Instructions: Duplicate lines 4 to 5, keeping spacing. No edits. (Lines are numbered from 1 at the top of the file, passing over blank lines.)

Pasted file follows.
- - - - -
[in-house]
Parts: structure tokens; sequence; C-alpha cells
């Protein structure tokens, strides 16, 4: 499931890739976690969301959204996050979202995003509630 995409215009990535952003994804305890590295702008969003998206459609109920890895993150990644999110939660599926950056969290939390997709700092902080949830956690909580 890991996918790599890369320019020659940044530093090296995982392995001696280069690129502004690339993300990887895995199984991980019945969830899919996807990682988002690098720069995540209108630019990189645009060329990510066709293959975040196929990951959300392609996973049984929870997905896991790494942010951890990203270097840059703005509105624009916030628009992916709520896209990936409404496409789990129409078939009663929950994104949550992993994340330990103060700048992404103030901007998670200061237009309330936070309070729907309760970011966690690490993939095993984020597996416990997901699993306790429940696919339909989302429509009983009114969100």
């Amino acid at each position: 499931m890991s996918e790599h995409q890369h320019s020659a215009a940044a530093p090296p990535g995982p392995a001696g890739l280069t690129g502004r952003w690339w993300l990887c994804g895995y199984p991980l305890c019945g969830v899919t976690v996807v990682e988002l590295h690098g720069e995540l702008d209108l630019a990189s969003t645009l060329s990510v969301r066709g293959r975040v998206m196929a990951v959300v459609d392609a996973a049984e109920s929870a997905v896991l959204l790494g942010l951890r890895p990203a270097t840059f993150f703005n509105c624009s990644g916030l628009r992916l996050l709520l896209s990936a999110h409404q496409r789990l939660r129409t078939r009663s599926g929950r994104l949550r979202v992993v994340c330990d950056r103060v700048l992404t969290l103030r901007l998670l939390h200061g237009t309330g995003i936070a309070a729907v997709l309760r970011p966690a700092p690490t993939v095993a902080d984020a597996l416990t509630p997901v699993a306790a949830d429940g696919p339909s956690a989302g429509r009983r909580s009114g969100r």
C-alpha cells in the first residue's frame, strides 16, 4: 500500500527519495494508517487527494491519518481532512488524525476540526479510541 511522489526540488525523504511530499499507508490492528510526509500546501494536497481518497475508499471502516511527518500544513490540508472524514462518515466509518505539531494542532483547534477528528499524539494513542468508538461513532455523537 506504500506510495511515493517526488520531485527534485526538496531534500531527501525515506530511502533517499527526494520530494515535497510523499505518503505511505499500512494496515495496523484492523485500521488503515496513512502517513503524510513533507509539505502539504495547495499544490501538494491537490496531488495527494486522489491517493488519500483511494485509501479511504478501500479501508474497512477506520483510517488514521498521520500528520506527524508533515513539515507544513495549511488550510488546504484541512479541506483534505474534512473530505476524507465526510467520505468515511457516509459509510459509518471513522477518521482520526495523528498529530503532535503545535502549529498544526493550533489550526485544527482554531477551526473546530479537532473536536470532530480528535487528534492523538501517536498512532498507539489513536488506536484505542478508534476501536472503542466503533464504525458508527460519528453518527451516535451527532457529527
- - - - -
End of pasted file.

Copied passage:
């Amino acid at each position: 499931m890991s996918e790599h995409q890369h320019s020659a215009a940044a530093p090296p990535g995982p392995a001696g890739l280069t690129g502004r952003w690339w993300l990887c994804g895995y199984p991980l305890c019945g969830v899919t976690v996807v990682e988002l590295h690098g720069e995540l702008d209108l630019a990189s969003t645009l060329s990510v969301r066709g293959r975040v998206m196929a990951v959300v459609d392609a996973a049984e109920s929870a997905v896991l959204l790494g942010l951890r890895p990203a270097t840059f993150f703005n509105c624009s990644g916030l628009r992916l996050l709520l896209s990936a999110h409404q496409r789990l939660r129409t078939r009663s599926g929950r994104l949550r979202v992993v994340c330990d950056r103060v700048l992404t969290l103030r901007l998670l939390h200061g237009t309330g995003i936070a309070a729907v997709l309760r970011p966690a700092p690490t993939v095993a902080d984020a597996l416990t509630p997901v699993a306790a949830d429940g696919p339909s956690a989302g429509r009983r909580s009114g969100r």
C-alpha cells in the first residue's frame, strides 16, 4: 500500500527519495494508517487527494491519518481532512488524525476540526479510541 511522489526540488525523504511530499499507508490492528510526509500546501494536497481518497475508499471502516511527518500544513490540508472524514462518515466509518505539531494542532483547534477528528499524539494513542468508538461513532455523537 506504500506510495511515493517526488520531485527534485526538496531534500531527501525515506530511502533517499527526494520530494515535497510523499505518503505511505499500512494496515495496523484492523485500521488503515496513512502517513503524510513533507509539505502539504495547495499544490501538494491537490496531488495527494486522489491517493488519500483511494485509501479511504478501500479501508474497512477506520483510517488514521498521520500528520506527524508533515513539515507544513495549511488550510488546504484541512479541506483534505474534512473530505476524507465526510467520505468515511457516509459509510459509518471513522477518521482520526495523528498529530503532535503545535502549529498544526493550533489550526485544527482554531477551526473546530479537532473536536470532530480528535487528534492523538501517536498512532498507539489513536488506536484505542478508534476501536472503542466503533464504525458508527460519528453518527451516535451527532457529527